Leaving Butter on the Bread

I grew up in country Ireland with the saying ‘leave butter on the bread.’

I have been living in Melbourne for the last 16 years and try and get back to Ireland every year. I visited my parents in the old country a few weeks ago and continually felt a sense of community that gives without expecting anything in return: a neighbour dropping in with a gift of some freshly picked vegetables from her garden; another neighbour dropping in a big pot of homemade vegetable soup; my mother making 12 jars of raspberry jam and giving away 11 jars to neighbours.

All done without any fanfare just with a giving heart.

On this trip I had the great pleasure of dropping into New York to visit the TAA merry gang on my way back to Australia.

I encountered two experiences with big corporate institutions where one left ‘plenty of butter on the bread’ and the other left ‘dry bread’. These incidents have been playing on my mind.

I was walking down 6th Avenue between 17th and 19th West and went into a major bank to withdraw cash from the automatic teller machine (ATM). There were two smartly dressed bank officials standing at the entrance to the ATMs. One enquired if I wanted to withdraw cash and on saying yes I was told they were giving out cash prizes today and to be sure to look out for a flashing message. I thought this is wonderful how lucky am I that I walk into a bank that is giving out cash prizes. I proceeded to insert my card into the machine and at the end of the transaction a flash of $125 came on the screen. The lady who had obviously been watching my machine shouted out, “we have a winner!" I immediately thought how wonderful this bank is, New York is AND I was envisioning a new pair of shoes and said to the bank official "the luck of the Irish." The gentleman asked me to follow him into the main bank so that I could receive my prize and escorted me to a formal office. The first question he asked was “do you make many withdrawals”…"yes"  “which bank do you bank with?” “Westpac (Australian Bank) I am just visiting!”  “Oh we have a problem. You need to open a bank account here in order to receive your prize, which needs to be deposited into an account, and this will not work, as you are from overseas. I immediately said "so when anyone inserts a bankcard from another bank the machine says that they are a winner?" He could not look me in the eye and said "No, that is not the case." My trust of this financial giant was suddenly Zero. In my opinion this was misleading and deceptive conduct. He walked me out to the front door probably so that I would not tell others waiting to take cash out. I had been left without ‘butter on the bread.’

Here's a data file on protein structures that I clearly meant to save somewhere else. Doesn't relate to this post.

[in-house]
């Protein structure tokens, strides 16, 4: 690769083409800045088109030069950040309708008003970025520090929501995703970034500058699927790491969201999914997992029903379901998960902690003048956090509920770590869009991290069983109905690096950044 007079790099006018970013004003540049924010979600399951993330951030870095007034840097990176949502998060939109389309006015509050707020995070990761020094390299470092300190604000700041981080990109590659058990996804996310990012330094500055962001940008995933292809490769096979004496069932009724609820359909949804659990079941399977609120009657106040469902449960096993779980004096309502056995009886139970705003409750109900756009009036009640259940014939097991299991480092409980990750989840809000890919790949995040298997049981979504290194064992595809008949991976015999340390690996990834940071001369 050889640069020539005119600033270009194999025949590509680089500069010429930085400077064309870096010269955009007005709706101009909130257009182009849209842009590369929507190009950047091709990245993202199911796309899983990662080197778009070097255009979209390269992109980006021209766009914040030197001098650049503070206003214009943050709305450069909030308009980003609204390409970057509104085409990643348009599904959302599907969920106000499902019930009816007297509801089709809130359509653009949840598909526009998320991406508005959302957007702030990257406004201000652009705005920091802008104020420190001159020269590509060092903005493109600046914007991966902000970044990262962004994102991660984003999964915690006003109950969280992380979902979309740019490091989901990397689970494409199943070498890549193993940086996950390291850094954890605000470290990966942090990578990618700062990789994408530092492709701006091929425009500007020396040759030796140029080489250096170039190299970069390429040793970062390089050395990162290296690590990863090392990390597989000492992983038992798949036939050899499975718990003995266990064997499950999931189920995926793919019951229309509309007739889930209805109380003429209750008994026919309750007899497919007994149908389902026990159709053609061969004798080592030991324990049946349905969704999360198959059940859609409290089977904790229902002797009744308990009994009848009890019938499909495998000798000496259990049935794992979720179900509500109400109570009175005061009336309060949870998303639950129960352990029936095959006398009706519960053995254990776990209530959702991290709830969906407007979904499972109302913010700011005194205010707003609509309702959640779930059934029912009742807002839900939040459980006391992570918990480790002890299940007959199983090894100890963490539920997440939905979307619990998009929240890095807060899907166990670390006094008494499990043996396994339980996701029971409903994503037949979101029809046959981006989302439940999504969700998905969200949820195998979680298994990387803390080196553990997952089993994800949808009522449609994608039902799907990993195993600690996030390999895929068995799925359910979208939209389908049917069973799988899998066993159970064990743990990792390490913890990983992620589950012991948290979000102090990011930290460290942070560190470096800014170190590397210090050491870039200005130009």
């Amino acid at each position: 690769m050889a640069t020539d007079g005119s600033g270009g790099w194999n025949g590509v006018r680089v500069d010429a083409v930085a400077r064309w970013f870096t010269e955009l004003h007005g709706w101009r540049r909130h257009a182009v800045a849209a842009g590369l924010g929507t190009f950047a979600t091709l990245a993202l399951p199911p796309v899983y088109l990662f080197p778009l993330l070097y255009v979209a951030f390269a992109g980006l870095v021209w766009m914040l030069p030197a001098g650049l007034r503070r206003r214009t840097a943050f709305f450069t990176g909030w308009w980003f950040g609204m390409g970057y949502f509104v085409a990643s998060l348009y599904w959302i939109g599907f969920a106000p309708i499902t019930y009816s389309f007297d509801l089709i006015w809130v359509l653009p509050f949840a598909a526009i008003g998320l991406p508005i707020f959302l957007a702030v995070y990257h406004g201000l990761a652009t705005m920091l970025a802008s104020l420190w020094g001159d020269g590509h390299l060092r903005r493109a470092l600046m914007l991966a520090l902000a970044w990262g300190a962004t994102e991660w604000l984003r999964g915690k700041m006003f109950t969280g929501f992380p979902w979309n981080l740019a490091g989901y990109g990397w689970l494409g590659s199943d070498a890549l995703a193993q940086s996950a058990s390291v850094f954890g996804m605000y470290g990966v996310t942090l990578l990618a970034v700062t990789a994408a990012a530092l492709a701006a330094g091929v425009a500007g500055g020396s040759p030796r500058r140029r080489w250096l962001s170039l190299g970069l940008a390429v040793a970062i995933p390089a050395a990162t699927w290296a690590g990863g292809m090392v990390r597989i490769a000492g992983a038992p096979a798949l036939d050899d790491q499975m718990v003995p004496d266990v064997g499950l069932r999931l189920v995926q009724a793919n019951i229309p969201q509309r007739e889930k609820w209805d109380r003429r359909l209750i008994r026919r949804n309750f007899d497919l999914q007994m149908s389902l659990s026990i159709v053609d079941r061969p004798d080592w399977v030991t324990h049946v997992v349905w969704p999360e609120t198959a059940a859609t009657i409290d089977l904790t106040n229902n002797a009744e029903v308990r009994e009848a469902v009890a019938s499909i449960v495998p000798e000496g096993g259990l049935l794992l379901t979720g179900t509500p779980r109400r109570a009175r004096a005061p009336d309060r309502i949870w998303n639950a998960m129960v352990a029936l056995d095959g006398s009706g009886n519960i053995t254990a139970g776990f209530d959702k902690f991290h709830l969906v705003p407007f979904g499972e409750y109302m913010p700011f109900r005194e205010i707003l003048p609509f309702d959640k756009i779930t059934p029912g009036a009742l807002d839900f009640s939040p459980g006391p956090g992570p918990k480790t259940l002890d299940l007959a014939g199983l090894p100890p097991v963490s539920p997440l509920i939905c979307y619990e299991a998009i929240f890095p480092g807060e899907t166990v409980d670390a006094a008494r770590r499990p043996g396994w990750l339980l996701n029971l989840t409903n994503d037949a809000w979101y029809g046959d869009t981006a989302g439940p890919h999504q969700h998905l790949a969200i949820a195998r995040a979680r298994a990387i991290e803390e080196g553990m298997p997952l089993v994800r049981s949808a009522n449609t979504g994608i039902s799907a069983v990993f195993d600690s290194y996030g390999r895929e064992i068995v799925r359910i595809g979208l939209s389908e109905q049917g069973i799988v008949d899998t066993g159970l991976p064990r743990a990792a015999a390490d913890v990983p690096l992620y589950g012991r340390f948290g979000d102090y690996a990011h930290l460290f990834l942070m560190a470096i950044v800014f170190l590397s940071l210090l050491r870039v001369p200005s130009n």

Fortunately there is a heart-warming story to tell. I spent my first day shopping at many stores including Macy’s.  I bought 3 pairs of shoes and was pleased that I received 25% off in their sale. By the end of the week I had to buy  an extra suitcase (large) to accommodate all my shopping!  I made another journey to Macy’s and found that the store had a 50% off sale. I chose a quality suitcase and was surprised at the counter to learn that as well as the 50% off I would get an extra 10% off as this was the last suitcase of its kind and had been on the floor. How wonderful.